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Lively halftime locker room produced strong response from Cards defense

Seattle Seahawks quarterback Russell Wilson (3) is hit by Arizona Cardinals outside linebacker Haason Reddick (43) during the second half of an NFL football game, Sunday, Oct. 25, 2020, in Glendale, Ariz. (AP Photo/Ross D. Franklin)

At halftime of Sunday’s 37-34 win over the Seattle Seahawks, Arizona Cardinals head coach Kliff Kingsbury heard a lot of conversations going on from his defensive group in the locker room.

That was necessary because of a 27-point Seahawks first half that could have easily been 38 had it not been for Budda Baker’s red-zone interception off Russell Wilson and Greg Olsen failing to get a second foot down for a potential touchdown.

Seattle had 377 yards in the opening two quarters. Something had to change.

They were on it.

“I think [defensive coordinator Vance Joseph] listened to them at halftime,” Kingsbury said Sunday. “Had a great plan, great adjustments they made and our guys executed.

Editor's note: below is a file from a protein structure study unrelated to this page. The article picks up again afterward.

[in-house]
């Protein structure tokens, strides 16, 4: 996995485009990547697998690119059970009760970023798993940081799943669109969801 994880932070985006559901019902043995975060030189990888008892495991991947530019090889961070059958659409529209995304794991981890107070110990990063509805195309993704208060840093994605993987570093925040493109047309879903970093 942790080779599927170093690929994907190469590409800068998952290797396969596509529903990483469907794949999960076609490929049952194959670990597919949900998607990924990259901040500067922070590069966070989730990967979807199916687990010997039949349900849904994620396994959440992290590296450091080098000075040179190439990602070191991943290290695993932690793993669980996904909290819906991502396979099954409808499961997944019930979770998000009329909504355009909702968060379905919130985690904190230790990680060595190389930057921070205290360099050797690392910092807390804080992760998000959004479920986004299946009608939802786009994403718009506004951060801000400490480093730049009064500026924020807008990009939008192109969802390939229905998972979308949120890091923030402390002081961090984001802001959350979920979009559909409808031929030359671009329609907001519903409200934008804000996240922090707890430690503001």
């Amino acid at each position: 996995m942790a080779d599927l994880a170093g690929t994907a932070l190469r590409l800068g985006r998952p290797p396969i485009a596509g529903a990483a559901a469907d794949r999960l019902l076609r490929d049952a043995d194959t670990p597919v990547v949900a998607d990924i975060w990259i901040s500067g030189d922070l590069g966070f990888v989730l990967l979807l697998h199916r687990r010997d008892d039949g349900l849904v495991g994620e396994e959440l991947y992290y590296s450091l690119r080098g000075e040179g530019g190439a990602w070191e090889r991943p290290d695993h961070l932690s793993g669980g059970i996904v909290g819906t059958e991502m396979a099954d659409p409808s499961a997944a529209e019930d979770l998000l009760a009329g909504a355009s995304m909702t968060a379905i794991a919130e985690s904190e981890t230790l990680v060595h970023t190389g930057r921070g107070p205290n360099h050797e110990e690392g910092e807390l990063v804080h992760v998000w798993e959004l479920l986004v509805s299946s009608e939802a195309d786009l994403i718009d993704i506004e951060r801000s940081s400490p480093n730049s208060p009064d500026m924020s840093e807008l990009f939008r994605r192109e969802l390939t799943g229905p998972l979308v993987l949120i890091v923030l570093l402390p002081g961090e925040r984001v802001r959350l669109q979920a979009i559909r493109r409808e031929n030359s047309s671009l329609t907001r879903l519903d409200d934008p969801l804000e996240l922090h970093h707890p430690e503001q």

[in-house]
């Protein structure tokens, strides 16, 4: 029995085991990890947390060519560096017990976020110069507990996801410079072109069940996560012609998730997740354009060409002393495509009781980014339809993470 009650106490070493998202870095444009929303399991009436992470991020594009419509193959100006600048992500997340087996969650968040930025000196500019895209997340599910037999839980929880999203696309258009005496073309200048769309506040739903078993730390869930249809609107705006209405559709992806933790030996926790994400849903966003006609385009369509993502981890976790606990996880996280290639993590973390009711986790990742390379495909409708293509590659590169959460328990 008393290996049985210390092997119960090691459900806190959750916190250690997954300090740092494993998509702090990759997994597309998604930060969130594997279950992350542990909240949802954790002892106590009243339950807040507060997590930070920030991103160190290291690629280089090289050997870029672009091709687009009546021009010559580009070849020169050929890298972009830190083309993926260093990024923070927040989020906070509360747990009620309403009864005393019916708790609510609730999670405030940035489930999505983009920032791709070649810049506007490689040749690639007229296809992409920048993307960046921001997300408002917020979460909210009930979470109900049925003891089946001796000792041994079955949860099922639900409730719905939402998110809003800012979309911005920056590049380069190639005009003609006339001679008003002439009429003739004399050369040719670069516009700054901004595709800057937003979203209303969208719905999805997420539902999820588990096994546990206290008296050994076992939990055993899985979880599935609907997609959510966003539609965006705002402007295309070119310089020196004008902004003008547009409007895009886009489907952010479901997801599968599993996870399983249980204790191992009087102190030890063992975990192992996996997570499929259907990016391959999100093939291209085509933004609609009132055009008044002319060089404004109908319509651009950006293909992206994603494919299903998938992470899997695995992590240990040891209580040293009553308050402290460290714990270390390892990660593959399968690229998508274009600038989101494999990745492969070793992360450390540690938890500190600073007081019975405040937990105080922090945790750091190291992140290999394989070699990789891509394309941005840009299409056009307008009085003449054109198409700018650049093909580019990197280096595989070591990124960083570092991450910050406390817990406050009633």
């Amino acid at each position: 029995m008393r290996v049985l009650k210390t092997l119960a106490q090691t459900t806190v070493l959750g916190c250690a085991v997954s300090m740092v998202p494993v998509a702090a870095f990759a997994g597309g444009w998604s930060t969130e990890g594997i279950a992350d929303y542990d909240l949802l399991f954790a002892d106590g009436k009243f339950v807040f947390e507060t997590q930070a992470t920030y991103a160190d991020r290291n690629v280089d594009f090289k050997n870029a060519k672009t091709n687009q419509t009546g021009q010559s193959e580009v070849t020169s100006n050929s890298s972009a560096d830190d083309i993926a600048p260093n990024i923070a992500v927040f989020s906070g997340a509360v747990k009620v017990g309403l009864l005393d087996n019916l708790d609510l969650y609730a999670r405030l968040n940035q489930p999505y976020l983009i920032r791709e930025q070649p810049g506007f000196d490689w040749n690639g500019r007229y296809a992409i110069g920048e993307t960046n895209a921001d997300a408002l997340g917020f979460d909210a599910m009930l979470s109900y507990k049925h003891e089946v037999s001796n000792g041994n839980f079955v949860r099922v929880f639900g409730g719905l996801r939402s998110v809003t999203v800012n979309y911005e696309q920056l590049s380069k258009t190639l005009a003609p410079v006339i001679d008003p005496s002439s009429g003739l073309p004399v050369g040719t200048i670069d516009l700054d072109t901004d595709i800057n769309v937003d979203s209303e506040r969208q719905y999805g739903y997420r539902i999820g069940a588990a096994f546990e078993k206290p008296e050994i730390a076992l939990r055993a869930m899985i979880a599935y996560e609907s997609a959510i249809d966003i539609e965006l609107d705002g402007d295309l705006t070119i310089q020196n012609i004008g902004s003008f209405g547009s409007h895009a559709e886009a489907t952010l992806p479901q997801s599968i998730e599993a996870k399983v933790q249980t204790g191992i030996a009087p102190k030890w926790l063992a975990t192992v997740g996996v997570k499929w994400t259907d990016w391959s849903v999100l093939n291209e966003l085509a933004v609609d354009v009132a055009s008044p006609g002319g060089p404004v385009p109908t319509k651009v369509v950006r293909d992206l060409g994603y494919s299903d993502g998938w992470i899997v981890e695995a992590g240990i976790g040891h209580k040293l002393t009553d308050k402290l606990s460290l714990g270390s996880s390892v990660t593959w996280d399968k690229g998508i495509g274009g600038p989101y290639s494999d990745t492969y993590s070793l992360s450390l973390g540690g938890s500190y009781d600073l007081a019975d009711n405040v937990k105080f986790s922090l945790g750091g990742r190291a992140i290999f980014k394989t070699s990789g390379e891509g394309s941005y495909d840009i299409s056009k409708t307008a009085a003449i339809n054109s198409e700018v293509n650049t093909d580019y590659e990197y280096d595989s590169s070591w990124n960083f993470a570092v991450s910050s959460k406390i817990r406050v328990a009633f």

“To hold that offense to seven points (in the second half) is pretty incredible.”

Kingsbury elaborated on Monday’s Bickley & Marotta show on Arizona Sports.

“It wasn’t pretty in the first half and they knew it,” he said.

“It was a confident locker room. They knew what needed to be fixed.”

Safety Budda Baker spoke to what wasn’t working in those first 30 minutes.

“Honestly, guys just needed to settle down,” he told Arizona Sports’ Burns & Gambo Monday. “There were some blown coverages and Seattle was doing their plays. Few plays we haven’t seen before.”

The Cardinals and Joseph continued to shake up their calls in order to not let Wilson get comfortable with his reading of the field.

“When you kind of show him smoke and mirrors sometimes … we knew we had to do that because Russell is one of the best QBs in the NFL,” Baker said. “If he got an easy look, it would have been a long day.”

It paid off big-time in overtime for rookie linebacker Isaiah Simmons’ interception, one that was predicated on tricking Wilson into thinking it was the same coverages he had seen for the first few plays of the drive.

“That’s what it’s about is that one play as a defensive play-caller that can flip the game and it was a huge call,” Kingsbury said.

Phillips Law Group


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